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“Nature” and “Person” are theological concepts that date back as far as the great Trinitarian and Christological debates of the fourth and fifth centuries (enduring at least until the Second Council of Constantinople in 553. These concepts were discussed in Greek; in that language, the terms employed were φύσις (physis, nature) or οὐσία (ousia, essence or ...


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Here goes my own answer. Definition of person Adopting the definition of person by Boethius: "an individual substance of a rational nature", St. Thomas Aquinas refines it by stating that: "the individual substance, which is included in the definition of a person, implies a complete substance subsisting of itself and separate from all else (substantia ...


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why or how is it that Jesus' human nature is not a human person? Jesus does not assume an already-existing human person, as though there was a "human-only Jesus" before the Incarnation and a "human+divine Jesus" after the incarnation, with the "human-only Jesus" disappearing. St. Thomas Aquinas refutes this in Summa Theologica III q. 4 a. 2 ("Whether the ...


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Introduction In language, words convey a meaning or idea. Much like the word Trinity conveys a theological concept that most protestants believe is found in scripture, the word "Trinity" itself is never found. This word was coined to describe an idea which previously had no accurate descriptor. Similarly, while the word ὁμοούσιος (homooúsios) which means ...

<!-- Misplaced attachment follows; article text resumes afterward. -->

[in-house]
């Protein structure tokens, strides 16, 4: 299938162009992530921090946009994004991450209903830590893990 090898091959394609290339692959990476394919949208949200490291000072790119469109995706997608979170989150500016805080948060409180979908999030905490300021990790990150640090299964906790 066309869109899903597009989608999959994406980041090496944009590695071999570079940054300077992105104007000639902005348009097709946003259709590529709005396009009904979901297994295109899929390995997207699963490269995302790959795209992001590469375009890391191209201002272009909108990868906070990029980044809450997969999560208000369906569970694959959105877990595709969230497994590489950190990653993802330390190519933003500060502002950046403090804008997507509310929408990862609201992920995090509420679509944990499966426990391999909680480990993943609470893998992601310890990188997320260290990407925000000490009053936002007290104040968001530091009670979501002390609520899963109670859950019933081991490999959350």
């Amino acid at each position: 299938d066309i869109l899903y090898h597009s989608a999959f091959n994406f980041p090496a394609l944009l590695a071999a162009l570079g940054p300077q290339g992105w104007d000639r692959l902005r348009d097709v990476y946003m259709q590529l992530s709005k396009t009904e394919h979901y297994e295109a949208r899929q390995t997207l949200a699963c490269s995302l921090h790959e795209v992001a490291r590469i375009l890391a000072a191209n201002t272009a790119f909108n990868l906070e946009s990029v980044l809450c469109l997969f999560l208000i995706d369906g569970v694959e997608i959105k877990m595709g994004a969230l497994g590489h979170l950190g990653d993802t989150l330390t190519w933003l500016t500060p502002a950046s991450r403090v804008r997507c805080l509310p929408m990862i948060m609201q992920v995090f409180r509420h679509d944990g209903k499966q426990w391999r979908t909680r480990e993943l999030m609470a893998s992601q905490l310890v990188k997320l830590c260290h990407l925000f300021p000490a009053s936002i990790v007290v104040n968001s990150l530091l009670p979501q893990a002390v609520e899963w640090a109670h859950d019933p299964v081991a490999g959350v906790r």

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The teaching that Jesus Christ is "of same substance with the Father" is evident in the Bible. Pauline Witness Galatians 4:8, Romans 1:20 and Acts 17:29 all spoke of God's nature (divinity) and in Colossians 2:9, Jesus is said to be having God's very own nature in his bodily existence. For the entire fullness of God's nature dwells bodily in Christ, ...


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Okay, thanks to @KorvinStarmast's comment, the following shows that the reason that they chose this unscriptural term is that they could not find a single term in scripture that said what they wanted it to say: http://legacy.fordham.edu/halsall/basis/nicea1.txt EXCURSUS ON THE WORD HOMOUSIOS.(4) The Fathers of the Council at Nice were at one time ...



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